A love of books will take your students far! But middle grades students can present special challenges when it comes to getting the books in the hands. Lovin Lit’s Erin Cobb shares her creative — and fun — approaches to getting middle grades students excited about reading.
1. Mix interactive elements into your reading program.
I taught reading for years before I finally realized what was missing: dimension! Reading is so two-dimensional. It’s easy to incorporate manipulatives into a math lesson. Likewise, making science a hands-on subject is a breeze! But what about reading? How do we make reading hands-on? Where can you find manipulatives for teaching reading?
The very first time I made an interactive notebook page with my middle schoolers, it clicked. This was it! It changed everything about the way I taught reading, and suddenly my students and I were enjoying the lessons together. I’m thrilled that so many other teachers have also found success with this method using activities from my Interactive Reading Literature Notebooks.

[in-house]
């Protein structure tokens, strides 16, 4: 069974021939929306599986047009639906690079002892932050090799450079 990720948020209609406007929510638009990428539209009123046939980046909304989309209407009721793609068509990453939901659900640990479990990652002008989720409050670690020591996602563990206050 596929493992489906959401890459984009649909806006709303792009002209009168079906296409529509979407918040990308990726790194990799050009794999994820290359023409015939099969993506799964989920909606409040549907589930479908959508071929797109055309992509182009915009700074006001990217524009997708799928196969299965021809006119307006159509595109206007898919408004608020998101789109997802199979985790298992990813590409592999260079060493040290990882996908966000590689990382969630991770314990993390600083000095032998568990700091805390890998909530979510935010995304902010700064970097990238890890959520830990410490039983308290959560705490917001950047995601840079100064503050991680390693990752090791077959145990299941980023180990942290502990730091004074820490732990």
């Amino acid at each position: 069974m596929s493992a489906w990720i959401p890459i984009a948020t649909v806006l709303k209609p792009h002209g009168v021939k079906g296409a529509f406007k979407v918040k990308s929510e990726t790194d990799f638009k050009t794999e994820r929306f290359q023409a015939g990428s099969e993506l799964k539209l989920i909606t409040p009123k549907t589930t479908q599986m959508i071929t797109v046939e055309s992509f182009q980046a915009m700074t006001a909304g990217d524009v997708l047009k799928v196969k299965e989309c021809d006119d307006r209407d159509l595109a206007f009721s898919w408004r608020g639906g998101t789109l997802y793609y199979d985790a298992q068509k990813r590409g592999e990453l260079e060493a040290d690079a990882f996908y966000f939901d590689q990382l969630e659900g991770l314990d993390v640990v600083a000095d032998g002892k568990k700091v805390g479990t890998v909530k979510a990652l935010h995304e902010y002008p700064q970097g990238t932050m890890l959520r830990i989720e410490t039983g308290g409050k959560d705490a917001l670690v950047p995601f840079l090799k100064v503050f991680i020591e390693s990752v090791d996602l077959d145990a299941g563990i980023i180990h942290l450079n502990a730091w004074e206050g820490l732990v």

2. Provide your students with nontraditional opportunities to demonstrate their comprehension.
The worst thing that you can do with your reading program is get stuck in a rut. Vocabulary on Monday. Story on Tuesday. Discussion on Wednesday. Study guide on Thursday. Test on Friday. Eeekkk! Be careful, or you might find yourself dreading your weekly reading lessons even more than your students do.
Change it up weekly. Sure, comprehension tests an aspect of the testing culture we’re all a part of, and we’ve got to do them. But you don’t have to do this every time you read a story, article, or novel! Teachers Pay Teachers is full of fun and creative activities that can be used with whatever you’re reading. I love these Fiction Frames from ELA Everyday. They’re so easy to print ahead of time and have on- hand to breathe life into any story! Instead of simply looking for character traits, try these Book Character Awards from Joanne Miller. My students will be using this activity in a few weeks as we flash back over the characters we’ve gotten to know this school year!
3. Plan lessons around your favorite books, stories, and topics instead of sticking to the basal.